It wasn’t always this way in the pharmacy profession. Up until the 1970s, many pharmacists used to work in small local pharmacies, which not only paid well but offered paths to one day becoming potential partners in the business.

However, federal regulators relaxed merger enforcement during the Reagan administration, allowing mega-corporations like CVS to expand dramatically while driving down workers’ wages.

The top seven dispensing pharmacies account for 72 percent of the revenues of all prescription drug sales. But two of those, Cigna and UnitedHealth, are insurance companies that run specialty pharmacies without a physical location. The remaining five—CVS, Walgreens, Walmart, Kroger, and Rite Aid—dominate the market. And at the top, they have integrated across the pharmaceutical supply chain to maximize profit.

“CVS doesn’t just own pharmacy, they also own Aetna, the big insurance company, and they own Caremark, which is like a middleman in the pharmaceutical space,” says Matt Stoller, the director of research at the American Economic Liberties Project, who has written extensively about pharmacy consolidation in his anti-monopoly newsletter BIG.

Caremark is a pharmacy benefit manager, one of three majors that handle prescription drug benefits for most health plans. (The other two big PBMs, Express Scripts and Optum Rx, are aligned with insurance companies Cigna and UnitedHealth, respectively.) These middlemen pitch themselves as cost reducers that negotiate with drug companies for lower prices. But they skim off the top with unjustifiable fees, squeezing revenues for independent pharmacists.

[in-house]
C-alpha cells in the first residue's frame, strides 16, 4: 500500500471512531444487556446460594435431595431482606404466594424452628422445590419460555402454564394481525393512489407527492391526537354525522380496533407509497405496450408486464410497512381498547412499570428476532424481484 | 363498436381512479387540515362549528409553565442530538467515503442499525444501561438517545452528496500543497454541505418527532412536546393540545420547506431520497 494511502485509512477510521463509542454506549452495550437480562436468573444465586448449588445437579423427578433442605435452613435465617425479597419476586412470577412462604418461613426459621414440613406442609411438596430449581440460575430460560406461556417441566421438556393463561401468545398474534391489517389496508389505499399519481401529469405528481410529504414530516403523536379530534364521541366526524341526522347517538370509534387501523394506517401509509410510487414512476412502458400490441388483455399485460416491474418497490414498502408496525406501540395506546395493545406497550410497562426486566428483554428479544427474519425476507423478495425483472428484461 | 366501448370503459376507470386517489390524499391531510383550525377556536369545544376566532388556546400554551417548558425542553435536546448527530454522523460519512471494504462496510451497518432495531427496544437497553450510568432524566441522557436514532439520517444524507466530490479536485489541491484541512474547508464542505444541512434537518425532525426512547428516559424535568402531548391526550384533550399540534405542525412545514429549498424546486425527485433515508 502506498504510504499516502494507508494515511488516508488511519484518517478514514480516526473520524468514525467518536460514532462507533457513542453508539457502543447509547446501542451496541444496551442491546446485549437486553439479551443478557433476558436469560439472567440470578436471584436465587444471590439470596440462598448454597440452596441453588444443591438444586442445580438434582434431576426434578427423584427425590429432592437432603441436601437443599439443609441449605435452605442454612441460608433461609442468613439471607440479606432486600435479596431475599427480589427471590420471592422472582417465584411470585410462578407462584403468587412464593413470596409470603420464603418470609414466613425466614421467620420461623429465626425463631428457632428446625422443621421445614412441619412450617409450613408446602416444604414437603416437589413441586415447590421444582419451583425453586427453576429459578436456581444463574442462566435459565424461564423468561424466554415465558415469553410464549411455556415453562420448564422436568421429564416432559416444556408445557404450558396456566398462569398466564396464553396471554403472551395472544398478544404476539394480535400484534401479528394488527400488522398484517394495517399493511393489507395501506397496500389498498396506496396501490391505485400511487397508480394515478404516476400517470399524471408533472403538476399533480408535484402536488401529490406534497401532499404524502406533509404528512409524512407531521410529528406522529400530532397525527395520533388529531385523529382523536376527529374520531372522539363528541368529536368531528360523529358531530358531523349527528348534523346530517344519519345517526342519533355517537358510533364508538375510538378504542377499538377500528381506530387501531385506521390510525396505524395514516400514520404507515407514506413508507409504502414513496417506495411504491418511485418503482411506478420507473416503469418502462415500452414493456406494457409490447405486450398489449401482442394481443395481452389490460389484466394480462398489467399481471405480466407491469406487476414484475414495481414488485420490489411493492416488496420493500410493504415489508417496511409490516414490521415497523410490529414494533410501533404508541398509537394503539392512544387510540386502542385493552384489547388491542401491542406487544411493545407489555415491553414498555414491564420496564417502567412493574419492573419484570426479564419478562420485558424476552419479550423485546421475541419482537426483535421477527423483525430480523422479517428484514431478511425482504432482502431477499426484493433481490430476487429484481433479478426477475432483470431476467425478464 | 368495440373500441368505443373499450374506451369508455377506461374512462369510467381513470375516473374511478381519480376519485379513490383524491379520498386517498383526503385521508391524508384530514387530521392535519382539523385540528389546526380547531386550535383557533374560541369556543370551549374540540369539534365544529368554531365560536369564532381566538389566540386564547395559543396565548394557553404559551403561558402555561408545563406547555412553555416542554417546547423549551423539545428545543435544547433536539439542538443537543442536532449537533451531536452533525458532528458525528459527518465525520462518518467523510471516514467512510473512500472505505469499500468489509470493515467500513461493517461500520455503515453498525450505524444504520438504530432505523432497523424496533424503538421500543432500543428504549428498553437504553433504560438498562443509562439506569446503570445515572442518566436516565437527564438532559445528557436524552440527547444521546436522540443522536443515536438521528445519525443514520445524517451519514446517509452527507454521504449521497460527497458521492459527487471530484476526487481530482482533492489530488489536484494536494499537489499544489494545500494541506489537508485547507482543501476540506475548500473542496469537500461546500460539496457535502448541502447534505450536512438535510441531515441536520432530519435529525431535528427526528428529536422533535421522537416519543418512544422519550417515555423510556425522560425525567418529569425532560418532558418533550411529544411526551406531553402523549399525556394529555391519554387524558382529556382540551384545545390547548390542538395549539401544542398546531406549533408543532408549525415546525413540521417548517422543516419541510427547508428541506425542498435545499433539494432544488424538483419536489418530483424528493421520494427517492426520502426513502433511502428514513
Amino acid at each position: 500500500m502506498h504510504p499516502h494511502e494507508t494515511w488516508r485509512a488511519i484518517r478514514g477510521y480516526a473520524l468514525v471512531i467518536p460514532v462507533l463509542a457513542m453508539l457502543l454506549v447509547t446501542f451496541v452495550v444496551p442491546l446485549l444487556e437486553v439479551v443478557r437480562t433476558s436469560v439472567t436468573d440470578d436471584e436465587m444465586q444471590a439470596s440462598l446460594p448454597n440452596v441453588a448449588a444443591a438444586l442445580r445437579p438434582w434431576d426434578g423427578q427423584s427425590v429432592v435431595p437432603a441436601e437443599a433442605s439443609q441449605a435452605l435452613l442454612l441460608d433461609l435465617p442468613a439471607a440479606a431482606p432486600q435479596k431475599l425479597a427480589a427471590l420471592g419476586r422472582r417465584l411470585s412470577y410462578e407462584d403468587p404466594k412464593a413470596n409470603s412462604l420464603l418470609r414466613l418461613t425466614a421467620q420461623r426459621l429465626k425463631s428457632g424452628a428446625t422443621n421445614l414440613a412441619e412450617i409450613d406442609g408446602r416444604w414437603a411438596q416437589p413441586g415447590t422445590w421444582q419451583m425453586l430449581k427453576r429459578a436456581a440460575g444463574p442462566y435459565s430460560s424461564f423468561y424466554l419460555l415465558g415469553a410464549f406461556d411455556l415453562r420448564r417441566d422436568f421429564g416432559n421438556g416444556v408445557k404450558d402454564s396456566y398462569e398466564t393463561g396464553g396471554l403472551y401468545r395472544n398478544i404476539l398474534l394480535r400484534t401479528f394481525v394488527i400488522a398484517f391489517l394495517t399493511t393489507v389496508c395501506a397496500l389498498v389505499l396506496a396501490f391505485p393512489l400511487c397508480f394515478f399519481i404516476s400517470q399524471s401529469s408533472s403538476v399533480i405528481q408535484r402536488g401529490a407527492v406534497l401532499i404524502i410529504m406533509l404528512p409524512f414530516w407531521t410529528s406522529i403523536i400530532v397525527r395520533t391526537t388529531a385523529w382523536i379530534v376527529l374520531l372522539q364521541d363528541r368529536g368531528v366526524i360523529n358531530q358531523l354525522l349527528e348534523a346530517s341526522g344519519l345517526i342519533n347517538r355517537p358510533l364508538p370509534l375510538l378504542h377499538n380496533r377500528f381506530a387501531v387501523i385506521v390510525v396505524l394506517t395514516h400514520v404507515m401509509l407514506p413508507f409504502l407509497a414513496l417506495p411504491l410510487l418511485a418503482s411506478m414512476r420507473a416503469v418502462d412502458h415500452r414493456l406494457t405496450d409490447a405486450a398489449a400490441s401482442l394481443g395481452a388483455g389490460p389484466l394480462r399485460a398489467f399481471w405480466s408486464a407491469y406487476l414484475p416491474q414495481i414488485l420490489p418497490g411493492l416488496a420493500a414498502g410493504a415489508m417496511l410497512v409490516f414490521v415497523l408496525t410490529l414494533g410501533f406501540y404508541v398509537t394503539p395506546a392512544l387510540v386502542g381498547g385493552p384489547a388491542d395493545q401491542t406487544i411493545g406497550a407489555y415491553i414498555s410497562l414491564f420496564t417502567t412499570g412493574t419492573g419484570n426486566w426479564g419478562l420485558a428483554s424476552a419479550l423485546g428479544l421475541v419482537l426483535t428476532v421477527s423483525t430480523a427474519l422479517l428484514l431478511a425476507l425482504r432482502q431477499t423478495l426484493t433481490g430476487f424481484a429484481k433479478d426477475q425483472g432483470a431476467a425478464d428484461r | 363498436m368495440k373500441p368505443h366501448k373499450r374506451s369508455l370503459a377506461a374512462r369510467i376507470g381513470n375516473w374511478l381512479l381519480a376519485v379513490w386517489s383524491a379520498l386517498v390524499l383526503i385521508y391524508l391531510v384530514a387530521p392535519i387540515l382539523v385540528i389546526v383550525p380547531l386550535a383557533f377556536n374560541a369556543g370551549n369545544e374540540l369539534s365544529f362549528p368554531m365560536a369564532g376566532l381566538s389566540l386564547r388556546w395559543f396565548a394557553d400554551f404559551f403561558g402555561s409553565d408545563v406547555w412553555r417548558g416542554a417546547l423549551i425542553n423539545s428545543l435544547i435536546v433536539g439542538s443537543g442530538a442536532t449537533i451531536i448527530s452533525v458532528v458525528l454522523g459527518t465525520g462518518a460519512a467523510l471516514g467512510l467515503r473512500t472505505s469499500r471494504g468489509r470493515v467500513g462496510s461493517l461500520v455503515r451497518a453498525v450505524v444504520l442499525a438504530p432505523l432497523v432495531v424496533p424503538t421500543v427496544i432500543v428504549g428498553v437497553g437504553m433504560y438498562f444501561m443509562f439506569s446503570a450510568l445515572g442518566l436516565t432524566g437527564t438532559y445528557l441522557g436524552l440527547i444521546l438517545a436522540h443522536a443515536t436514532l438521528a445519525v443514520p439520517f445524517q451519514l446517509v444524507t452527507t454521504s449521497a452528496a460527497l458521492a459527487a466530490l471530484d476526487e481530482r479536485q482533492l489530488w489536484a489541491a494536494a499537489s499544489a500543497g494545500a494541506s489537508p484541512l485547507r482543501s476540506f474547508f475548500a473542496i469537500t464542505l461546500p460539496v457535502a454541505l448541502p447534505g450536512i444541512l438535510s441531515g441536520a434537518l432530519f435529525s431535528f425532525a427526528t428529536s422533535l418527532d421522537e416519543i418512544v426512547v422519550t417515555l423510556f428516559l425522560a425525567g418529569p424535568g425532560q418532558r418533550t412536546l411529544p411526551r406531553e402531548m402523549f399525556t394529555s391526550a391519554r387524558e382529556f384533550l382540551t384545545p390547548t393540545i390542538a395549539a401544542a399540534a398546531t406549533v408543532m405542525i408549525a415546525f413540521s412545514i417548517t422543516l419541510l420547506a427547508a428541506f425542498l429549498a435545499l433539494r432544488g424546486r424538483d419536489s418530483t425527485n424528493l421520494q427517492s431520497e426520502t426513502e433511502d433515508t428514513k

This makes it difficult for the nation’s 20,000 independent pharmacies to stay in business. Many smaller communities have become pharmacy deserts, with their critical link to the health care system severed. Other pharmacists sell out to the big chains, which get better treatment from the PBMs.

In the case of CVS, they own a PBM themselves, enjoying better margins on drug sales than their rivals. By also owning an insurance company, CVS can drive business toward its own pharmacies and away from independents.

By keeping workers’ wages low, chains like CVS can keep profits high. Those profits are then being used to undermine one of the last bastions of autonomy for pharmacists in the industry.

But now pharmacists are fighting back. The nationwide strike, which hopes to extend to thousands of pharmacists, is part of a broader effort to form a new independent union.

Because of the small size of many pharmacies, many unions have been hesitant to invest serious resources in organizing. Smaller shops with only half a dozen dues-paying members tend to be less profitable organizing investments than larger shops that are more economically efficient for union representatives to service.

The pharmacists’ union, which is undergoing a democratic process of being named, was formed through online organizing during the pandemic. The union has already raised $22,000 from 376 pharmacists on the union’s GoFundMe page.

“If anyone is gonna organize pharmacists, we are gonna have to do it ourselves because traditional unions aren’t going to invest in this type of organizing,” says Jerominski.

The fight ahead for pharmacists will be long, but they are determined, after a grueling pandemic during which many pharmacists died serving their patients, says Jerominski.

“We’ve been on the front lines of this pandemic the entire time, and it’s time that we get treated with respect.”